In the 1844 Presidential election there were three candidates. The two main candidates, from the major parties, were James Polk and Henry Clay.
Besides the fact that I am related to Clark Lane (he was the brother of my direct ancestor William Lane), the reason his story is appearing in this print blog is the interesting manner in which Clark memorialized the events related to the election.
“Hamilton Co. Ohio. “Lane Place.” Novr. A.D. 1880. This will certify that 36 years ago this date I voted for James G. Birney, for President of the United States, the same being my first vote---And was deposited in the Ballet Box at the “Butler House’—then Rossville now the first ward of the City of Hamilton Butler County Ohio. And furthermore, that never afterward did I vote for any person or persons for Executive Officers of the United States or for either State, County, District, Town, or Municipal Offices, who were not known to be, (or at least professed and believed to be) “Abolitionists” of the then most offensive (and defensive) character, until every Slave of the country were proclaimed free. Witness my hand Clark Lane”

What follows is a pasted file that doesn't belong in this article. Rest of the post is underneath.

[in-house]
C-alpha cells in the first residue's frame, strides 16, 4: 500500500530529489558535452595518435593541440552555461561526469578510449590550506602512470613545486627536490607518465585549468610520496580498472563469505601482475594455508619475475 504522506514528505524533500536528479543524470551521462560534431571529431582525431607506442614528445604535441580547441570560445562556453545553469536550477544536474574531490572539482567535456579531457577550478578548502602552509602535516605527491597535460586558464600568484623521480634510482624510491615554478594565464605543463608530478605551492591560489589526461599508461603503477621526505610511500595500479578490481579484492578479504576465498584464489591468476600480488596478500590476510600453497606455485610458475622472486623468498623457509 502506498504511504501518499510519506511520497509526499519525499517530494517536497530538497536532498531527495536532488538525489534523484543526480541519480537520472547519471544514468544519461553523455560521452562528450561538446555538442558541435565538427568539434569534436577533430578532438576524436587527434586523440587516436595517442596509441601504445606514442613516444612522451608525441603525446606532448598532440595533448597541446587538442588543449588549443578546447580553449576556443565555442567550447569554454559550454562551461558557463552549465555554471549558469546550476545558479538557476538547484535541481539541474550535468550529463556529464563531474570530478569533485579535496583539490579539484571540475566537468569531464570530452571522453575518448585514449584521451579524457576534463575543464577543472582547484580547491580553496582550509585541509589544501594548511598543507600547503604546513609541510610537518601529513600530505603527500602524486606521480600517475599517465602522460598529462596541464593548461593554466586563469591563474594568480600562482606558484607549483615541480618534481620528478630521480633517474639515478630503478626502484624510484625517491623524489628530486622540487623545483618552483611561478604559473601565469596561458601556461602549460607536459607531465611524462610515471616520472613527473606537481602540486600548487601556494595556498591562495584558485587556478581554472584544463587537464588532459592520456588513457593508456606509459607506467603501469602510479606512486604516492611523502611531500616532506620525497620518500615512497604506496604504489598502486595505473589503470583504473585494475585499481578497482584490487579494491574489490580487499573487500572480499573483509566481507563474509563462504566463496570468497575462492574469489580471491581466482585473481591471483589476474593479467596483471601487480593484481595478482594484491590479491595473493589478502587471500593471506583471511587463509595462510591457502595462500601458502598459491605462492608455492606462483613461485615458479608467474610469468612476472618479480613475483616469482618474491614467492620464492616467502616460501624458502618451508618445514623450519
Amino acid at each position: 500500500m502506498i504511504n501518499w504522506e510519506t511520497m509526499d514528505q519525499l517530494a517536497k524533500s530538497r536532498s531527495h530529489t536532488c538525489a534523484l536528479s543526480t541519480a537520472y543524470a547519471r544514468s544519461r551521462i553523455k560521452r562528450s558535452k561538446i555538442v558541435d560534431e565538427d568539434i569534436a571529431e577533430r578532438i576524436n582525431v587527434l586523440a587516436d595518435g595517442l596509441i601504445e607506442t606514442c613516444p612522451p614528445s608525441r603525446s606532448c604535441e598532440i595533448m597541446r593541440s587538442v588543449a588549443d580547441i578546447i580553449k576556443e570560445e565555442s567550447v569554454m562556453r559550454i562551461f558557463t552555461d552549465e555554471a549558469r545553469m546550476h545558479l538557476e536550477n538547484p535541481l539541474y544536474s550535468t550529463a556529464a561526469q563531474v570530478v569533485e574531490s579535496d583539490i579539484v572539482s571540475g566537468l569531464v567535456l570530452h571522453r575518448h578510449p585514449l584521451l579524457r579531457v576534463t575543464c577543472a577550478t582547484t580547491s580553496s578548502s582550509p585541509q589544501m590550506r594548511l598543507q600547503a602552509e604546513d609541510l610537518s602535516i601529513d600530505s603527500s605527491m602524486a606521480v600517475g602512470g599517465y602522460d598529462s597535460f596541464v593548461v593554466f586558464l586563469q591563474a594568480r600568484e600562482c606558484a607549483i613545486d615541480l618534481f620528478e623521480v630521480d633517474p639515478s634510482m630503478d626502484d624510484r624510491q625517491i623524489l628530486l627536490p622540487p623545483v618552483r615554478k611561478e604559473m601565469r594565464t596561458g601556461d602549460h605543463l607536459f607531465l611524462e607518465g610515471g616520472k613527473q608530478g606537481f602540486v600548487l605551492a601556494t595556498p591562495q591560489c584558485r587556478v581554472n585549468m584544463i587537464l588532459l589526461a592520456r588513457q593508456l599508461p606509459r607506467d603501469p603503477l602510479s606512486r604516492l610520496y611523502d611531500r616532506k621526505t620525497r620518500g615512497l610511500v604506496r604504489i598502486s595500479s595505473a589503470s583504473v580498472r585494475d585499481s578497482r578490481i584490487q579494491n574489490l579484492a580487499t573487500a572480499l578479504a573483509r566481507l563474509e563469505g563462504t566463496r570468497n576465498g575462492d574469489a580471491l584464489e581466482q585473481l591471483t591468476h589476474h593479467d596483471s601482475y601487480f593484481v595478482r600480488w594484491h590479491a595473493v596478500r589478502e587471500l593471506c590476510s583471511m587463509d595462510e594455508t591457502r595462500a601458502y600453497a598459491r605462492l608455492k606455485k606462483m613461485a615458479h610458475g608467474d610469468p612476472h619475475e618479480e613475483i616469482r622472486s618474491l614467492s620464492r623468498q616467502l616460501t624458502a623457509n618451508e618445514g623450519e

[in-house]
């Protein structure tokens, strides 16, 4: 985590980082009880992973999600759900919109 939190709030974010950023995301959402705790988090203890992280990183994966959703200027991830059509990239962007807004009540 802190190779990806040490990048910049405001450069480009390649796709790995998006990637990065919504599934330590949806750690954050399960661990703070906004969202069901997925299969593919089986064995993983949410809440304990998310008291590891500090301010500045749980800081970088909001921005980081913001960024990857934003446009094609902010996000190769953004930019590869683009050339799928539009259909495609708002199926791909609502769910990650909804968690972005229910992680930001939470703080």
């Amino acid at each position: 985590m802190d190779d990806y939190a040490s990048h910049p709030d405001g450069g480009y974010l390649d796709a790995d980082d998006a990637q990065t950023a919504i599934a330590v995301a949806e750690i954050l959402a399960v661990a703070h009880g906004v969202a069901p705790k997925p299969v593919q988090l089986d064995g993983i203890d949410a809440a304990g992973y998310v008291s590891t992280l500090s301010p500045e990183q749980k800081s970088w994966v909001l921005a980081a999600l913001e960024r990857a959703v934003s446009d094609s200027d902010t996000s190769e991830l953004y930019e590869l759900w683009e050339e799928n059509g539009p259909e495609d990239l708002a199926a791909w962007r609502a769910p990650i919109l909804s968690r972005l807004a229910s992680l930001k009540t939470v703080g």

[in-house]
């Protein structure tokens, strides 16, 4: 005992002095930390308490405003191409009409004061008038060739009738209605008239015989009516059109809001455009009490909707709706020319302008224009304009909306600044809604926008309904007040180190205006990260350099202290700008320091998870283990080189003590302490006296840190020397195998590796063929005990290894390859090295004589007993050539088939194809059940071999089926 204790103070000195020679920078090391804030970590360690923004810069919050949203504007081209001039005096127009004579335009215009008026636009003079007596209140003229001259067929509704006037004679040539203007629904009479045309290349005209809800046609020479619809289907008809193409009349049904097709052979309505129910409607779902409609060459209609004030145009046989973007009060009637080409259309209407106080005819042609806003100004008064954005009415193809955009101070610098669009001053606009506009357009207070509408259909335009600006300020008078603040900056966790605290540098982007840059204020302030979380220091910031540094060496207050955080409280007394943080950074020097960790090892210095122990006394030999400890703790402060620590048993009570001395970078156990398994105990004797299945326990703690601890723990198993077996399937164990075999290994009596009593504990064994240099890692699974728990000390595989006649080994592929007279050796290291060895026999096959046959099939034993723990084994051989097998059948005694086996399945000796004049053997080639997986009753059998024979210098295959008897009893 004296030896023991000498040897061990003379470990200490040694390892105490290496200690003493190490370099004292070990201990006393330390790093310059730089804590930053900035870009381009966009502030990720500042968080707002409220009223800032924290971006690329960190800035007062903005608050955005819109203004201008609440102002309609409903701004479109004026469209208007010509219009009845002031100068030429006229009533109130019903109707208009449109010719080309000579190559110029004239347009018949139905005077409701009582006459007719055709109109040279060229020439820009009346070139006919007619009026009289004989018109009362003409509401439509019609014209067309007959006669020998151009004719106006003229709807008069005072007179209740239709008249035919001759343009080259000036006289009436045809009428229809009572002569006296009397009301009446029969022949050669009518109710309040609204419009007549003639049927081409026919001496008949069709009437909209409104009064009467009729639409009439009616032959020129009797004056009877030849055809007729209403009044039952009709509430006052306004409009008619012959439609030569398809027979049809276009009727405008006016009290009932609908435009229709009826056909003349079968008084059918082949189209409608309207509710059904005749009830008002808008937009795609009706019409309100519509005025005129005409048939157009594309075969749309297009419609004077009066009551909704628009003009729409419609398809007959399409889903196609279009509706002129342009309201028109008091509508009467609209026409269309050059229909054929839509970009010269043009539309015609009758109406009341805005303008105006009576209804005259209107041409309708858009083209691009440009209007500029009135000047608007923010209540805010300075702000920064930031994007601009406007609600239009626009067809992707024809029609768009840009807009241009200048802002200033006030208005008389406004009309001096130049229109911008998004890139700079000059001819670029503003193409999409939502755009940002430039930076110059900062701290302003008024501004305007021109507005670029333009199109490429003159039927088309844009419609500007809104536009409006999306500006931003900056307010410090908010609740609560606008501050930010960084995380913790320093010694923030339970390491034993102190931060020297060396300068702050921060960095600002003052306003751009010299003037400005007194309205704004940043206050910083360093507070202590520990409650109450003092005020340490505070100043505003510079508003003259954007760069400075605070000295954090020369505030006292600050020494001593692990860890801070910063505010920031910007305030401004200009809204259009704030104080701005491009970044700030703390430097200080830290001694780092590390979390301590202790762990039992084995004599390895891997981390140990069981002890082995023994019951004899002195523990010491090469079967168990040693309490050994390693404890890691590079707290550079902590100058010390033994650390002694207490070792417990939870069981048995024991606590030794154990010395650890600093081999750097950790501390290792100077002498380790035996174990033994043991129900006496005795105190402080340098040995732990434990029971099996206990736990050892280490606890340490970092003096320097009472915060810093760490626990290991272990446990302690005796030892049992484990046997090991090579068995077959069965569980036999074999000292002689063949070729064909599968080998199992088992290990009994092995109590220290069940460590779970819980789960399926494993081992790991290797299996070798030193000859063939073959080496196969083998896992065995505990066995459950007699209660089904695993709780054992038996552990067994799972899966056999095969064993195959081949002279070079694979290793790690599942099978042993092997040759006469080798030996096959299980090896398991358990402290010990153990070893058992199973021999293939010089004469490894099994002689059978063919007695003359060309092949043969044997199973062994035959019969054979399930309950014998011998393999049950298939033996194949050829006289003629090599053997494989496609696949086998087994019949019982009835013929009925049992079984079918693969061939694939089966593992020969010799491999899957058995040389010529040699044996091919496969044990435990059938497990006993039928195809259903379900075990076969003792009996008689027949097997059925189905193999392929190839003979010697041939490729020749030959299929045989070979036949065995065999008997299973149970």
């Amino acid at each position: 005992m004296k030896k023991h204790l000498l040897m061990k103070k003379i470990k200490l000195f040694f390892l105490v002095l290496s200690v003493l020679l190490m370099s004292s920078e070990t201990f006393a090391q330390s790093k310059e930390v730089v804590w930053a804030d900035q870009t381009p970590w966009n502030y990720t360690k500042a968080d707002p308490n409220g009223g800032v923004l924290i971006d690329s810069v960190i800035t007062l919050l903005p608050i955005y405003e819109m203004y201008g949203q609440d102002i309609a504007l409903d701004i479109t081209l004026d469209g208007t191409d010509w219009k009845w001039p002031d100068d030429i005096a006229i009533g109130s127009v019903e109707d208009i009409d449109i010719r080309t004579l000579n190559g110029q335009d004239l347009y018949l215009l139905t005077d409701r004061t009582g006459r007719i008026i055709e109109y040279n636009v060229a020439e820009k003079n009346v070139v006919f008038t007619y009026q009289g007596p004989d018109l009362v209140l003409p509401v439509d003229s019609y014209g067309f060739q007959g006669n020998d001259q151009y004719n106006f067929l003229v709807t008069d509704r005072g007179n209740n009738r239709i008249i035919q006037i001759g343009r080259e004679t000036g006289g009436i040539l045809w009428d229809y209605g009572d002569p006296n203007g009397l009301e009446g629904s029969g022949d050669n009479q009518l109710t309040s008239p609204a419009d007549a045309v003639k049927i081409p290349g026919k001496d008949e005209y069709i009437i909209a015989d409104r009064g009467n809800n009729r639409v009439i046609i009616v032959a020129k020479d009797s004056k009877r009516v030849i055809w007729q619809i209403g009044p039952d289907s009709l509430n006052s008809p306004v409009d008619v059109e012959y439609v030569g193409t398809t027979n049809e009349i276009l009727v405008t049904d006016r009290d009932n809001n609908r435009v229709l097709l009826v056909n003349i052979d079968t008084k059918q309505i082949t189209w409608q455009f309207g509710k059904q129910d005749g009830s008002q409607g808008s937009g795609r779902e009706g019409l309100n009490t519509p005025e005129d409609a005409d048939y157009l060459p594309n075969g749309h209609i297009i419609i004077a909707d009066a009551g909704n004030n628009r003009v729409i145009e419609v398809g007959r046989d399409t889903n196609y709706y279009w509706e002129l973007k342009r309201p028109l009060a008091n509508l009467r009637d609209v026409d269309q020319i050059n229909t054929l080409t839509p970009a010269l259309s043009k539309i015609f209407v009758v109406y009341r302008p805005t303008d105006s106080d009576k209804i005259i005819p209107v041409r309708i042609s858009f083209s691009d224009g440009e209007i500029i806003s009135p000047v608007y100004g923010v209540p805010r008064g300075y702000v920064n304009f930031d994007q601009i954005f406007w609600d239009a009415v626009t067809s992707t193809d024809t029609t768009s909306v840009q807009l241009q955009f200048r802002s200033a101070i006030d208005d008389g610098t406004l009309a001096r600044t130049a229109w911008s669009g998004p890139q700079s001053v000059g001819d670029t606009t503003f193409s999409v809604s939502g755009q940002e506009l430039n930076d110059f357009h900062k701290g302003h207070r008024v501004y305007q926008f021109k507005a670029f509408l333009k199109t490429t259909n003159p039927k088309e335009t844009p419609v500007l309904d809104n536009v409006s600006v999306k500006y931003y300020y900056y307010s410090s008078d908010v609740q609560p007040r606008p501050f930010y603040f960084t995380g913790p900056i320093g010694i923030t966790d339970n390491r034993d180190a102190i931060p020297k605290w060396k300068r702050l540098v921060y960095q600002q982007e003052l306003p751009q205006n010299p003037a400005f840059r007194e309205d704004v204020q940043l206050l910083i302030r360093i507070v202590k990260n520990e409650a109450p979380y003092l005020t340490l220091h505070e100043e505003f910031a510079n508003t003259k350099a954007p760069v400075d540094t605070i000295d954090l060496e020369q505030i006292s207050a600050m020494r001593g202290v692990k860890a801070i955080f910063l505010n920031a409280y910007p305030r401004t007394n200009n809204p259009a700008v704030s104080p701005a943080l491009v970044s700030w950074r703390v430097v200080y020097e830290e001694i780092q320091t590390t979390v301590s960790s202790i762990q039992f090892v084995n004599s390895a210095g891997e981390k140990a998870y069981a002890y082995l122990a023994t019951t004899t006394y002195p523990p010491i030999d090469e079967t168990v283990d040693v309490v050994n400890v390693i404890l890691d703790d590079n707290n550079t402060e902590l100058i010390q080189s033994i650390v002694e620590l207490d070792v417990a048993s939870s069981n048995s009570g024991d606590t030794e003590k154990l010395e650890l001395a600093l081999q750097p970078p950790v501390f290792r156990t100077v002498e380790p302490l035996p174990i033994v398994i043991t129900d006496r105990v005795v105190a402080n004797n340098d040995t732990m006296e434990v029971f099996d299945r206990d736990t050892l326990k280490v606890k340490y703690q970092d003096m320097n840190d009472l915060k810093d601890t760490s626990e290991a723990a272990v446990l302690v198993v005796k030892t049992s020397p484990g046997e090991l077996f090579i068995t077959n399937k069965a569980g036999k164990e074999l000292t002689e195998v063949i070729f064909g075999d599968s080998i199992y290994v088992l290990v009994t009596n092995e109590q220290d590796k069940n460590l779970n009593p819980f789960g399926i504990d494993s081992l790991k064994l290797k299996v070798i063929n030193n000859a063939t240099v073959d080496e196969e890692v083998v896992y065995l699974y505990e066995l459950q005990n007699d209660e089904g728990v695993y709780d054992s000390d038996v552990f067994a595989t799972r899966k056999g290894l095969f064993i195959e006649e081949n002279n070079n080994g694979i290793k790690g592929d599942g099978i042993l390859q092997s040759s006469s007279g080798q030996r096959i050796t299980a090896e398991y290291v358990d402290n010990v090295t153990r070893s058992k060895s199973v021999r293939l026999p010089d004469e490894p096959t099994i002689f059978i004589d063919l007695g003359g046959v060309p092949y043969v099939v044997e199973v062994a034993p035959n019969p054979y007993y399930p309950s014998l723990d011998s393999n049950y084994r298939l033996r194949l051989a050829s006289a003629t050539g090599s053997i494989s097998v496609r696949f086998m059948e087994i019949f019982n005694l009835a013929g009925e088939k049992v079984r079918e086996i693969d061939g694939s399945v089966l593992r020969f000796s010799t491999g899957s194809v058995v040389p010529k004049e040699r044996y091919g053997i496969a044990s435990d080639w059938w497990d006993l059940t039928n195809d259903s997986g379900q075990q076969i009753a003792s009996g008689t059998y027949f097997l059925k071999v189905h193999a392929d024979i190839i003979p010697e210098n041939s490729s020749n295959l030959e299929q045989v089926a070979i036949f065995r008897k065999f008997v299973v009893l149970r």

It is always good to remember that in the nineteenth century Currier & Ives prints were simply inexpensive pictures used by people for decoration, education, inspiration and many other purposes. They cost very little and generally were not treated with the care that we today use when handling these now-quite-expensive artifacts of our past. In all my years in the print business, and many thousands of Currier & Ives prints I have handled, I have never seen a use like the one Clark put this print to, and for that reason I find this a story worth passing on.